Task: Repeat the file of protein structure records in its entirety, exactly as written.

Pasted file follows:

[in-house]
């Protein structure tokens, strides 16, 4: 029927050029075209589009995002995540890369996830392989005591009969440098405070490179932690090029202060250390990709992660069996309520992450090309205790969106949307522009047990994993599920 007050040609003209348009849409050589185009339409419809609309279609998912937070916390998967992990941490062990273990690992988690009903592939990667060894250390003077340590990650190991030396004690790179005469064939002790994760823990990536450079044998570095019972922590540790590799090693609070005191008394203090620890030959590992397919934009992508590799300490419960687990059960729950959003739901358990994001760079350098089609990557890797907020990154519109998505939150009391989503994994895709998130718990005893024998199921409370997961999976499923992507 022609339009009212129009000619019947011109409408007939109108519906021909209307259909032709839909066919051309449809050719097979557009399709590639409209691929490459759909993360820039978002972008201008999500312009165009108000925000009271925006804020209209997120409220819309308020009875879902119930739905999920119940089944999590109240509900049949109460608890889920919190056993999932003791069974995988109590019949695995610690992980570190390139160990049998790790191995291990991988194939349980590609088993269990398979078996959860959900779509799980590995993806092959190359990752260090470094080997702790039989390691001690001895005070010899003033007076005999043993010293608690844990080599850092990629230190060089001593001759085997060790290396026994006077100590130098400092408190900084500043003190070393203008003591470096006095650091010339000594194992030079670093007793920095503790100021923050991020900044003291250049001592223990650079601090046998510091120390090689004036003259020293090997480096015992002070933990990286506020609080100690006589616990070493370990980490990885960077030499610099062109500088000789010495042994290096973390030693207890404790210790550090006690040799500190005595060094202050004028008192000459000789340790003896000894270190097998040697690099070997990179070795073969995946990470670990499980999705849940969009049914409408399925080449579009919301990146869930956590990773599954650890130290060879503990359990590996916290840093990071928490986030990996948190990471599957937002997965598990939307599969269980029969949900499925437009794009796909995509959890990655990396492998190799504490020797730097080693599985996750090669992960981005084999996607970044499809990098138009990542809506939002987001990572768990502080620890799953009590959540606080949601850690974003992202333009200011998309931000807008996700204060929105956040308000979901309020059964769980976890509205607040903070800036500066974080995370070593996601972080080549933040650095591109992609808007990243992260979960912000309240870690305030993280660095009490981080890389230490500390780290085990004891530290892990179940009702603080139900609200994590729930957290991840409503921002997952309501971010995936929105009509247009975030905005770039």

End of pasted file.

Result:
[in-house]
């Protein structure tokens, strides 16, 4: 029927050029075209589009995002995540890369996830392989005591009969440098405070490179932690090029202060250390990709992660069996309520992450090309205790969106949307522009047990994993599920 007050040609003209348009849409050589185009339409419809609309279609998912937070916390998967992990941490062990273990690992988690009903592939990667060894250390003077340590990650190991030396004690790179005469064939002790994760823990990536450079044998570095019972922590540790590799090693609070005191008394203090620890030959590992397919934009992508590799300490419960687990059960729950959003739901358990994001760079350098089609990557890797907020990154519109998505939150009391989503994994895709998130718990005893024998199921409370997961999976499923992507 022609339009009212129009000619019947011109409408007939109108519906021909209307259909032709839909066919051309449809050719097979557009399709590639409209691929490459759909993360820039978002972008201008999500312009165009108000925000009271925006804020209209997120409220819309308020009875879902119930739905999920119940089944999590109240509900049949109460608890889920919190056993999932003791069974995988109590019949695995610690992980570190390139160990049998790790191995291990991988194939349980590609088993269990398979078996959860959900779509799980590995993806092959190359990752260090470094080997702790039989390691001690001895005070010899003033007076005999043993010293608690844990080599850092990629230190060089001593001759085997060790290396026994006077100590130098400092408190900084500043003190070393203008003591470096006095650091010339000594194992030079670093007793920095503790100021923050991020900044003291250049001592223990650079601090046998510091120390090689004036003259020293090997480096015992002070933990990286506020609080100690006589616990070493370990980490990885960077030499610099062109500088000789010495042994290096973390030693207890404790210790550090006690040799500190005595060094202050004028008192000459000789340790003896000894270190097998040697690099070997990179070795073969995946990470670990499980999705849940969009049914409408399925080449579009919301990146869930956590990773599954650890130290060879503990359990590996916290840093990071928490986030990996948190990471599957937002997965598990939307599969269980029969949900499925437009794009796909995509959890990655990396492998190799504490020797730097080693599985996750090669992960981005084999996607970044499809990098138009990542809506939002987001990572768990502080620890799953009590959540606080949601850690974003992202333009200011998309931000807008996700204060929105956040308000979901309020059964769980976890509205607040903070800036500066974080995370070593996601972080080549933040650095591109992609808007990243992260979960912000309240870690305030993280660095009490981080890389230490500390780290085990004891530290892990179940009702603080139900609200994590729930957290991840409503921002997952309501971010995936929105009509247009975030905005770039």